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Using Cura for WAAM


daniel199872
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Posted · Using Cura for WAAM

Howdy Y'all, I am trying to to use Cura slicer for WAAM. To say I have hit some hurdles would be an understatement. The first technical challenge I have ran into is overlap setting. For successful laying of welds there has to be a relatively large overlay between beads. I have looked through Cura and can not find any settings that specifically allow me to dictate the overlap between skin and walls. I also am not sure if Cura is capable of calling a weld start or stop opposed to retraction and extrude. I am not super code savvy and do not have the ability to personally modify Cura. Has anyone had luck with Cura for WAAM?

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    Posted · Using Cura for WAAM

    Wire Arc Additive Manufacturing patented in 1920?  I've never heard of it but most of my work was spent designing spot welding machines for the automotive industry.  There were a few simple MIG welders involved but my end was designing the holding and clamping fixtures for those.

     

    Overlap setting...I don't believe so.  BUT the wire system can do an overlap independent of the gcode?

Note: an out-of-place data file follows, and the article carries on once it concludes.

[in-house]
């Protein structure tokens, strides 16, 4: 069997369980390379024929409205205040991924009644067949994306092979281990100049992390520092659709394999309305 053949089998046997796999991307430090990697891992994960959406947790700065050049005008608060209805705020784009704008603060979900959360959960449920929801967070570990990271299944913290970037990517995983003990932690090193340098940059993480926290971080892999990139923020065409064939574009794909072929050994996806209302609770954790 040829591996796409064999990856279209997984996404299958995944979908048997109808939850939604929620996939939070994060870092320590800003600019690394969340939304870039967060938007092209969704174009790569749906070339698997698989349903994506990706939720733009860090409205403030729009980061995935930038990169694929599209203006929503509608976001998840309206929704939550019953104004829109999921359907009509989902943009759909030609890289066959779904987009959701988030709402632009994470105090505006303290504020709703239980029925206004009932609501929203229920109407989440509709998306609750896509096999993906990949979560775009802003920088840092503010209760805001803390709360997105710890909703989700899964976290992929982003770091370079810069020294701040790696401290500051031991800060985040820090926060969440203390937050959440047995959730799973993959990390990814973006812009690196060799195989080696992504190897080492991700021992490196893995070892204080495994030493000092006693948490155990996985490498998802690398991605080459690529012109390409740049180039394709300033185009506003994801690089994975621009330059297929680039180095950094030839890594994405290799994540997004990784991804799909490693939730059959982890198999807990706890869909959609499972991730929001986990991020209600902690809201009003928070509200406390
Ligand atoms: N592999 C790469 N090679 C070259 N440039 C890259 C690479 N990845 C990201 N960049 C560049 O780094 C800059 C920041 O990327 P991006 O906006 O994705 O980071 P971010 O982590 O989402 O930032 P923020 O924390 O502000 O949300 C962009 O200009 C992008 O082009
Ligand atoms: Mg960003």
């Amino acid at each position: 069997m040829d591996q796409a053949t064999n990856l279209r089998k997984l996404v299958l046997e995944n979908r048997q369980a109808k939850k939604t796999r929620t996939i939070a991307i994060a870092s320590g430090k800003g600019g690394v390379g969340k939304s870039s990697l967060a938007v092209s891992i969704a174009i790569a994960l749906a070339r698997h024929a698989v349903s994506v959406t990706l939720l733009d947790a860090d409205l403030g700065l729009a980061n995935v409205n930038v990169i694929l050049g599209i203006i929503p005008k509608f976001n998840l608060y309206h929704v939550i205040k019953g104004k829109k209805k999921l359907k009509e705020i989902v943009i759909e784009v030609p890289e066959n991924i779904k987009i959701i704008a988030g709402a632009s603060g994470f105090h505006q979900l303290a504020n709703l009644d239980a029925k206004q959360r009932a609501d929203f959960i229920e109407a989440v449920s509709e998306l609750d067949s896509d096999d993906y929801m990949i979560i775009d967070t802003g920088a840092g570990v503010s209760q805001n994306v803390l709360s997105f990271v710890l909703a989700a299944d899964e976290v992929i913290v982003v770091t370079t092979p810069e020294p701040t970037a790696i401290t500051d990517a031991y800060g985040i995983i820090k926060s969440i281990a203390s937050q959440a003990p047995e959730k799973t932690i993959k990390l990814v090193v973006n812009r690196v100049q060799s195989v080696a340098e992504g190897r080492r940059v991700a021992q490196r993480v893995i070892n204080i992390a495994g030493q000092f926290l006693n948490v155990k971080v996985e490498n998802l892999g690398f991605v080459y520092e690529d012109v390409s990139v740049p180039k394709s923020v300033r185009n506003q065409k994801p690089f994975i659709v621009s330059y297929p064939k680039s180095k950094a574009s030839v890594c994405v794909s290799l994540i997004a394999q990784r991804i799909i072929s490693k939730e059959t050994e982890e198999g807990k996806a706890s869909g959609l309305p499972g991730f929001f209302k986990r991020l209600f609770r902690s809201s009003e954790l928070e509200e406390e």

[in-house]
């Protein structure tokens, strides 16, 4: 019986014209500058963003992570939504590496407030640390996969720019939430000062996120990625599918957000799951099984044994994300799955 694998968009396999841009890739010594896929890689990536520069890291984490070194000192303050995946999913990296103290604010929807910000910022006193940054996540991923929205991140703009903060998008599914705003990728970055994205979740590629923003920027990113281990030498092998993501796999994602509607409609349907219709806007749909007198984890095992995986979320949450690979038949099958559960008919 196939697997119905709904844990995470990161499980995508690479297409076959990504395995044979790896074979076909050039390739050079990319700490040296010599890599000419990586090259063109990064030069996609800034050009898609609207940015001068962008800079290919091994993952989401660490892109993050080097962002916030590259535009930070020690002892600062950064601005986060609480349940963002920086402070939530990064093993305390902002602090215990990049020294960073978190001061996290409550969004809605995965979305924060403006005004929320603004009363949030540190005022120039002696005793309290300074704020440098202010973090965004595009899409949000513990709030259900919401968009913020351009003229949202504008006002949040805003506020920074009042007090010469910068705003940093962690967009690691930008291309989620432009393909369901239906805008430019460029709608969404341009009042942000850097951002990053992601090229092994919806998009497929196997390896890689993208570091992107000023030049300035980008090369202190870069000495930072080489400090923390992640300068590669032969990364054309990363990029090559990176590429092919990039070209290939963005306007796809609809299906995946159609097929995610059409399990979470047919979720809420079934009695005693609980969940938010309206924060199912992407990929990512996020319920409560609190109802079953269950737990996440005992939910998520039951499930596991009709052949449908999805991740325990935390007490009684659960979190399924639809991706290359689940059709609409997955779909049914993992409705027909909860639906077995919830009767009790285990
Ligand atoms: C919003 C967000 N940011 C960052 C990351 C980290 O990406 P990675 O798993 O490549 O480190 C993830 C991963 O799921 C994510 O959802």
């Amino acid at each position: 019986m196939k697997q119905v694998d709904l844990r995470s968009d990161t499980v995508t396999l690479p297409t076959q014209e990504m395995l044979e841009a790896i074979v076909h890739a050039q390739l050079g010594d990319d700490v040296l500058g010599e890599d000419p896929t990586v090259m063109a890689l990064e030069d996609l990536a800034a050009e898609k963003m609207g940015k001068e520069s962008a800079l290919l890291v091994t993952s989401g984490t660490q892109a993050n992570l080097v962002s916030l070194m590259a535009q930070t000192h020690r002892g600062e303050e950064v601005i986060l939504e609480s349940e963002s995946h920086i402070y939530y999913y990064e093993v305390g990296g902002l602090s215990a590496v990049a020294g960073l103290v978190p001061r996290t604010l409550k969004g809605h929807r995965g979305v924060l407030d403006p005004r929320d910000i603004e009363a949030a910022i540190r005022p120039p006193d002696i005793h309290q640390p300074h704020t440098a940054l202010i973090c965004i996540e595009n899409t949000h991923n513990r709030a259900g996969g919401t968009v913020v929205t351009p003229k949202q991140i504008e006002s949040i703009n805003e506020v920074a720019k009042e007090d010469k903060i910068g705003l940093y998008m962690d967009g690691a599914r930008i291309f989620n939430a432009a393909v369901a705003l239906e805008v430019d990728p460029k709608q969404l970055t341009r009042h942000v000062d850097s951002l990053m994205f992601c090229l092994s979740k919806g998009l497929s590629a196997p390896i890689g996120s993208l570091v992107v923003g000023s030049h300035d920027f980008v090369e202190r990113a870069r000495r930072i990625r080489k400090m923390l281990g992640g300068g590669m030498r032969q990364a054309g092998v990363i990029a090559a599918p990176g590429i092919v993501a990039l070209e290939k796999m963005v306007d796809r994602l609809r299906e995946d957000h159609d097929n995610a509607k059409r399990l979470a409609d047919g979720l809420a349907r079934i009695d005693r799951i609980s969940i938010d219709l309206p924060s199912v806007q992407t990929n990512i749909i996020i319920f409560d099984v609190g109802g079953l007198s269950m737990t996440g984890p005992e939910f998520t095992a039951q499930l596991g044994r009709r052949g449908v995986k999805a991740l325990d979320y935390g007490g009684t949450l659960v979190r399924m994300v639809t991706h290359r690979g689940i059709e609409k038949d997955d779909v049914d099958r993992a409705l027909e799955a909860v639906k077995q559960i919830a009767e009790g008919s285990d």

• The Line Width setting is also the index distance between two movements on a skin, wall, or any move where an extrusion goes down next to a previous extrusion.  If you were to set it to 1mm and the weld bead was 2mm wide then you would have an overlap of .5mm on either side?
    • Within the Top/Bottom settings is an Overlap setting for skin to walls.  I think it always refers to the inner most wall.
    • The weld start might be problematic if you need to dip the gun to strike an arc.  Stop might have the same problem.  Some firmware allows for a call to an outside gcode file using M32.  You might be able to set up Start and Stop scripts that would be called when needed.
    • Cura is not capable of following a path that requires Z movement so any angled weld surface or curves that rise and fall would need something different.
    • Also in regards to start and stop - the Laser Etcher crowd makes do somehow.  On and off on retraction and prime or something?  Dunno.
    • Much time has passed since I worked with them but the robotic MIG welders back in the day were often programmed via a pendant.  The operator would simply move the gun around and the system would remember the path.  Maybe it's gone beyond that now and someone may have came up with software to do it ahead of time?  
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